Bank Calls Loan On Navajo's BCDS - 'One Brown Girl' Seeks Writers
By Kathy Helms - Gallup Independent
WINDOW ROCK – JPMorgan Chase has called the loan on Biochemical Decontamination Systems Manufacturing Inc., leaving the Navajo Nation less $2.2 million in its Navajo Dam Escrow Account, according to Budget and Finance Committee Chairman LoRenzo Bates.
“They made the call on it, they issued the demand, and they took it,” Bates said Thursday evening from Las Vegas. The loan first came due on Sept. 28, however, JPMorgan granted a 60-day extension and it expired Nov. 28.
Bates said money from the Business and Industrial Development Fund could have been used to pay the $15,000 monthly interest payment, as has been done in the past to prevent the bank from calling the loan, but that didn't happen. The Economic Development Committee previously had directed the Division of Economic Development to cease making interest payments on the loan from the fund.
According to Controller Mark Grant, who also was in Las Vegas, the Navajo Nation received a demand letter on Monday. “I got a phone call saying we got this letter and JPMorgan is demanding the collateral. We released the funds to JPMorgan on Tuesday. Everything was ready to go, we just needed the final word on it.
“Now the Navajo Dam Escrow Account is reduced by $2.2 million. We've also got the $1.2 million for the egg farm that we received a letter on. We haven't released the money yet. We probably will do that next week,” he said. Between the two loans, the Nation could lose $3.4 million of the $6.5 million balance.
Daniel Lopez of Dine Poultry Products Inc. told Budget and Finance last week that they had submitted all documents and were in a holding pattern waiting on the Bureau of Indian Affairs to sign off on a $7.7 million loan guarantee to fund the table eggs project.
Bates said Thursday, however, that BIA is not expected to sign off on it. He said that while the company has been providing an expense report, “the report is not detailed, and that's what BIA wanted.”
Grant told Budget and Finance last week that they had received a call from Wells Fargo Bank in Farmington informing them that Native American Bank had sent a letter asking them for the collateral of $1.2 million from the Navajo Dam Escrow Account. “They indicated that the loan was in default and that they were, at that point, calling the collateral,” he said.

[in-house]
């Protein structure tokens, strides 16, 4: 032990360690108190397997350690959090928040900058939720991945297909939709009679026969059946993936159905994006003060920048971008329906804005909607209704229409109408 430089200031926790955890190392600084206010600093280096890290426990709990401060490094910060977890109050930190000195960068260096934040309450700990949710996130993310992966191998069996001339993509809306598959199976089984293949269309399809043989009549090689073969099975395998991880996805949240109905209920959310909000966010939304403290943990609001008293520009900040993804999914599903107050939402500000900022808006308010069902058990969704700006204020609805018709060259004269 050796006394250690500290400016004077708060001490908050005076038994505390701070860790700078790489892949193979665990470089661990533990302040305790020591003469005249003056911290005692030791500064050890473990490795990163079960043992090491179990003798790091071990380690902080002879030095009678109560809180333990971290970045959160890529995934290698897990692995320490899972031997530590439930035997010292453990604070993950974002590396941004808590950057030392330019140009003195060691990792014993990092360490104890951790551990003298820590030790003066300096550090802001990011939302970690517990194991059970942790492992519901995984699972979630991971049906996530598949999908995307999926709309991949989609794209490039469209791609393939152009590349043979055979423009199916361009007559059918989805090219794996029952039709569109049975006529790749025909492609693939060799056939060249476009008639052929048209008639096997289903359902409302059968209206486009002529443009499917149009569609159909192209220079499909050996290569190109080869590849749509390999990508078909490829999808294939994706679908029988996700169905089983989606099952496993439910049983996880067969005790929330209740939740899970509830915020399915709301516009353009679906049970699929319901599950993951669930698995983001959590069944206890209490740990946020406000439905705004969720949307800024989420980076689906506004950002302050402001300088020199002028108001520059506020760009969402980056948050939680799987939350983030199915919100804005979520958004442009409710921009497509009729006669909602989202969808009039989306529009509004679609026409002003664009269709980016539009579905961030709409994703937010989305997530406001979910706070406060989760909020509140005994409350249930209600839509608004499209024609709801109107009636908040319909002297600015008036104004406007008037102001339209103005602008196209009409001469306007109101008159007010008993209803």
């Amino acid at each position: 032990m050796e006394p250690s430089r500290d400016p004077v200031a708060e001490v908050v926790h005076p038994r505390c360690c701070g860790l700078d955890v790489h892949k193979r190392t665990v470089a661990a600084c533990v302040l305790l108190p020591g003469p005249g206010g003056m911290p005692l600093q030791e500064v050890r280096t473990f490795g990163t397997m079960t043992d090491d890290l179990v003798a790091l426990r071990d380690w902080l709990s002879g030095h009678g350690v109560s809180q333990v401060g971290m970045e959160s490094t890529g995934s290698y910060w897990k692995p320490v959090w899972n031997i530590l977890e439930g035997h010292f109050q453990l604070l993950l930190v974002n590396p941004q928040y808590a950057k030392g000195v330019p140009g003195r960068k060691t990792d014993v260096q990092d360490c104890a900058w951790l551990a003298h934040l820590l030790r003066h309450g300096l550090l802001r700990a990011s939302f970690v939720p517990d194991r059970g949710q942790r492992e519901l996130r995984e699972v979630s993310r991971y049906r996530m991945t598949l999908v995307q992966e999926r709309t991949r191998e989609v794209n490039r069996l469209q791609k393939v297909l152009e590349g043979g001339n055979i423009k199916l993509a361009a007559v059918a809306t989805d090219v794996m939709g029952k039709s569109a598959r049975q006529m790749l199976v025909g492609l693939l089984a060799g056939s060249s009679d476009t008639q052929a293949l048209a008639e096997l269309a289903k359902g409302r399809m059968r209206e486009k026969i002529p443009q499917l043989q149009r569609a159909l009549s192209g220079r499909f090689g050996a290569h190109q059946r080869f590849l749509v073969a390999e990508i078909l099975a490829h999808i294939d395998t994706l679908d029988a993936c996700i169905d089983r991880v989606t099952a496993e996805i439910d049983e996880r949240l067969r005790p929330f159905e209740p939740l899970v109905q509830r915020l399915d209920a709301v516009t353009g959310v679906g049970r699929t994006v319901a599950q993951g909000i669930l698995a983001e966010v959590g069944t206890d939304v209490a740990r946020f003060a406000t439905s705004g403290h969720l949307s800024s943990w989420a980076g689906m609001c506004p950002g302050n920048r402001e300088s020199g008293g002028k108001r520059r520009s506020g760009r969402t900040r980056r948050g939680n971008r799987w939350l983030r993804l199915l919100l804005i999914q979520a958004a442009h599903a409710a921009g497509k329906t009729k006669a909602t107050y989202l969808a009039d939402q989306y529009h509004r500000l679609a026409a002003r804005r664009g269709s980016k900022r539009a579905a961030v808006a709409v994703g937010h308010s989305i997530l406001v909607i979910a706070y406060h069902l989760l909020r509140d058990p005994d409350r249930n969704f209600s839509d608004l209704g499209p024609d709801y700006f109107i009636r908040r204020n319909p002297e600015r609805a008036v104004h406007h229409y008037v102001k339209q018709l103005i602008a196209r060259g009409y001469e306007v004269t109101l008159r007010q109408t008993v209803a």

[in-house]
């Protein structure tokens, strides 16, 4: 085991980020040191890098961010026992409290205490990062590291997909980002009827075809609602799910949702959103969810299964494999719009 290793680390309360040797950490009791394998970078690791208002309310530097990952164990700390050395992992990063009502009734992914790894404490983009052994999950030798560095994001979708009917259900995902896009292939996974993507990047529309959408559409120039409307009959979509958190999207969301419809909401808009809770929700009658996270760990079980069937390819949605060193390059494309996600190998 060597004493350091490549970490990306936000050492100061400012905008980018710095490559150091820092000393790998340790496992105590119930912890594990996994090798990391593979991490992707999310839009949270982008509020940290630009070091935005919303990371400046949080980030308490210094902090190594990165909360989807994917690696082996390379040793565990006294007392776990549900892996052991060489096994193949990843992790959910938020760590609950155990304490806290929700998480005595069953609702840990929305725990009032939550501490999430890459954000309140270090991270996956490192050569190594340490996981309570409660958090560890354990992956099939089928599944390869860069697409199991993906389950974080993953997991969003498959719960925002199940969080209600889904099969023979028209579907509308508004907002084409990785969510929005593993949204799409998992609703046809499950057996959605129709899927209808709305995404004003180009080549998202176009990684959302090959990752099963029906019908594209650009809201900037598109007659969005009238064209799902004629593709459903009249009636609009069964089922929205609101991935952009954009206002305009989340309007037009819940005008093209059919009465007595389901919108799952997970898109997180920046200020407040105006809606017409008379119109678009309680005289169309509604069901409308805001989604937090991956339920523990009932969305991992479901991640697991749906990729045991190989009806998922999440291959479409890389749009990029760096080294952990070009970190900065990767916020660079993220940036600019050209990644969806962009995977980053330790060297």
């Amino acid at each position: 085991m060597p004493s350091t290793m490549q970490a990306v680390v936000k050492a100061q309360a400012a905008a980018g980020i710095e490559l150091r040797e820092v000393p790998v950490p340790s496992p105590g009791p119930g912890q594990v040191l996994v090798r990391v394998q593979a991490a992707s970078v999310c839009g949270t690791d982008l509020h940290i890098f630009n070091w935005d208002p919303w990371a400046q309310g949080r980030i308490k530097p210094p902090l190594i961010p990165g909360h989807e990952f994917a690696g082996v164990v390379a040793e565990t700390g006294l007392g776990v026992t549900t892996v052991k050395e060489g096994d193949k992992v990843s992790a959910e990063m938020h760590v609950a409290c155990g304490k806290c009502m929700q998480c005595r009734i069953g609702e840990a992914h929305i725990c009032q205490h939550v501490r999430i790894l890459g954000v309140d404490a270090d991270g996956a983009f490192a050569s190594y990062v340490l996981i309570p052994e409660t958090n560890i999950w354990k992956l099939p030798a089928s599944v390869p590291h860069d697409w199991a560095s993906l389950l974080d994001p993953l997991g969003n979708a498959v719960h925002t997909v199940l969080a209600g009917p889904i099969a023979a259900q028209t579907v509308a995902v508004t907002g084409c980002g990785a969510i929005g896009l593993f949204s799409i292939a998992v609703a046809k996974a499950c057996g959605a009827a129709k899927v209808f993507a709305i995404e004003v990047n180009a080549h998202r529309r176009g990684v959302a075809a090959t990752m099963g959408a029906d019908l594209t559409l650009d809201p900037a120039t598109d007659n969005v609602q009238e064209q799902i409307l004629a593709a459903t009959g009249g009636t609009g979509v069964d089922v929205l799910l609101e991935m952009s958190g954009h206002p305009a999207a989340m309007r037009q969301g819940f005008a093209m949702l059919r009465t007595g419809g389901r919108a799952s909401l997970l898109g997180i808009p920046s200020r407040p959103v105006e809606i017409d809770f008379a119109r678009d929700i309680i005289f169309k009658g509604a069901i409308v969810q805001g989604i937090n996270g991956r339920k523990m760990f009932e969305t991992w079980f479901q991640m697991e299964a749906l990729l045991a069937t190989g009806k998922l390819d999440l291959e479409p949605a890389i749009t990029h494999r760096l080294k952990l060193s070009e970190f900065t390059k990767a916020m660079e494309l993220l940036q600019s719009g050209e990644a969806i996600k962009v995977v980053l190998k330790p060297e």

Budget and Finance plans to rescind the resolution that allowed the egg farm to get the $1.2 million. “What that will do is it will prevent them from drawing any more down on it,” Grant said. Collateral for the loan originally was approved at $3 million.
“What we need to do is next time we have a loan, to put some control measures on it so we can monitor the disbursements out of the loan – something that would give us some oversight over the use of the fund. We failed to do that on this loan. Now we know.”
A special audit review report in May by the Office of the Auditor General found that BCDS was in debt approximately $4.7 million, which included the $2.2 million loan and money owed to the state of New Mexico and the IRS. Auditors' analysis of bank activities found that former CEO Hak Ghun intermingled his personal funds with corporate funds.
“Based on our interviews with the former CEO, he acknowledged treating the corporate bank accounts as his own personal checking account. Over the four year-period, we identified over $3 million of personal expenses paid out of the BCDS checking accounts,” senior auditor Alfreda Lee told Budget and Finance in May.
“Personal expenses include casino, golf, vehicles, cash, over-the-counter withdrawals, personal loans repaid, checks issued to relatives, and unknown payees for a total of $3,085,017,” she said.
Hak Ghun left the company and was last known to be living in Torrance, Calif. At the time, he still held stock in the company, though the Navajo Nation became majority owner in 2004 after a total investment of $311,290 from the Business and Industrial Development Fund.
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